Soldier Poet Blogs Before Overseas Deployment

I am a soldier on active duty with the Canadian Forces who just happens to be a published poet. Most of the troops I serve with don’t know that I even write. In this blog, I aim to post irregular updates on my progress towards getting my current poetry published, raising a family, and deploying overseas in a combat role. I welcome your input/replies.

I use the name/avatar/nom de plume soldierpoet‘ as a means to provide me with some creative freedom IOT (that’s military speakism for ‘in order to’) write what I want in my poetry without having to worry about it affecting my career, not that I am overly concerned it would. I just haven’t figured out how to consolidate the two. Since I am starting out with this process, the answer to how I am going to both be a solider and a poet will probably just resolve itself. I’m lucky though that our military is a good one and I shouldn’t have to worry about getting ‘in trouble’. It probably just has more to do with the fact that I wonder how a poet would be regarded by the troops I lead.

Below are three poems that give an idea of my direction, style, and poetic voice. MTF (more to follow).




I am a gray tree,

I have to start somewhere.

An estuary, or the place

where the whole choir stood,

or the the thunder knocking about,

a funny conversation

bled onto bandages

or written as comfort

under the sound of the rain,

the sun hidden behind blouses

a fist above the horizon.

Today is not unlike the others.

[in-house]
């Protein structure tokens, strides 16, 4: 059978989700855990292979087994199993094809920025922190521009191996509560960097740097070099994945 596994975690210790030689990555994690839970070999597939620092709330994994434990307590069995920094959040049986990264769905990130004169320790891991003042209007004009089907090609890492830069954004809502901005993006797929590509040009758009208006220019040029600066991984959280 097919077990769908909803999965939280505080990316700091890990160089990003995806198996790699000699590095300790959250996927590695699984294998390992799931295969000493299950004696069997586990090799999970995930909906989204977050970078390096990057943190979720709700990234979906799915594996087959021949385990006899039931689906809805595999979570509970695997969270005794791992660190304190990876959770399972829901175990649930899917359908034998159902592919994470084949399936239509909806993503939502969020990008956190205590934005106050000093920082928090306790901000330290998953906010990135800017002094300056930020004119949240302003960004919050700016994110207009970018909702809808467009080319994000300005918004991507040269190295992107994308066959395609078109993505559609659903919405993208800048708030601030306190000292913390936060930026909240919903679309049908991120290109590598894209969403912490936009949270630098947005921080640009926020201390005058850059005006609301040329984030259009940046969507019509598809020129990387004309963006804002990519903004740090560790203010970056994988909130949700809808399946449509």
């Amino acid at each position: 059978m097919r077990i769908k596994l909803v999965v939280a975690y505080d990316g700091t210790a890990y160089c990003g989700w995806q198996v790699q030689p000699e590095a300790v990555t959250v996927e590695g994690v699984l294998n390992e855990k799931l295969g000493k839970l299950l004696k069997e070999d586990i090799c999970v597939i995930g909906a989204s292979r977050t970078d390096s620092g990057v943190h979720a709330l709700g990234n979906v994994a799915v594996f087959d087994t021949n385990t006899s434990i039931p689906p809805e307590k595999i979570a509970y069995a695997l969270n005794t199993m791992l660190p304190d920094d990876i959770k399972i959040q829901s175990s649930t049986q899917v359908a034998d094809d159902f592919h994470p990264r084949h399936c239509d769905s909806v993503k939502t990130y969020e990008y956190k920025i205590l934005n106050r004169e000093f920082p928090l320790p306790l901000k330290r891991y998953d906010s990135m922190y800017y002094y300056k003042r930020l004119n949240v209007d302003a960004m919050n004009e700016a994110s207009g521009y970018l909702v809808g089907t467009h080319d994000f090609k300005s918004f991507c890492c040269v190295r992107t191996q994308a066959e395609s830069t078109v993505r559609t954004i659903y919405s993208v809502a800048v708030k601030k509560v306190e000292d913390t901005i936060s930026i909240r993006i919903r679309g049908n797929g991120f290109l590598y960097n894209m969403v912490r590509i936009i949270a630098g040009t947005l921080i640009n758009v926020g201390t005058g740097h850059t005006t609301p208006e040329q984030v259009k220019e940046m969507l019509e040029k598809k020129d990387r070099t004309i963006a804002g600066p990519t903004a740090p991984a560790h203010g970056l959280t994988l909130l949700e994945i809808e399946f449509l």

I’ve watched hundreds

of half-finished, half-thought-out days

go down over the thirsty drain.

In vain I tried to pick the lock

of the iron gate. I’ve wielded my pen

like a welder’s stick melting down

the impeccable into pre-storm darkness.

I’ve sucked blood out of poems

mistaking it for poison.

I’ve run down dead-end streets

that ended long after street stopped.

I trusted the intensity of the work

to do the longing

like pedaling leaves

knotted to trees.

I look at the leaves

to read in a broad way

any the divination that remains.

As the week before,

so much is lost already,

the violent street or stolen

from a man without a face,

or taken from a mouth

deciphering wisdom

to pure nonsense,

or nestled amid wild

grapes vines twisting

to the top of trees.

Writing poetry is walking

through an orchard

with a basket hoping

something will fall into it.

Thinking of you helps.

Keeps the words from arguing,

teeth gnashing at the throat.

It’s not that thinking of you

means I can sit down

and write 40 poems,

as simply as coughing.

You’ve always helped me

crumble the chip off my shoulder.

I go back or forward

and wonder what my face

looks like to you.

In time the longing

clogs the plain nothingness.

There are the mountains,

the wringing rivers, autumn ridges,

red maples, the leaves

of the poplars flashing,

apple trees swollen with sores,

desecrated woodlands

and abandoned farmlands,

the dried up harrowed

hallowed fields,

the wrinkled rim of the miracle.

I’ve tried to allow

the free mixing of colours.

Listened to what could be made.

I am the wind, the dry earth.

My blood. These words.

Fingers outstretched.

Brazen. Foolish.


I was to sew up some poems

but I have no thread, so instead

I’m hammering a rusty beer

killing time until it tries to do me.

I am heading back to the military base

where I am practicing to kill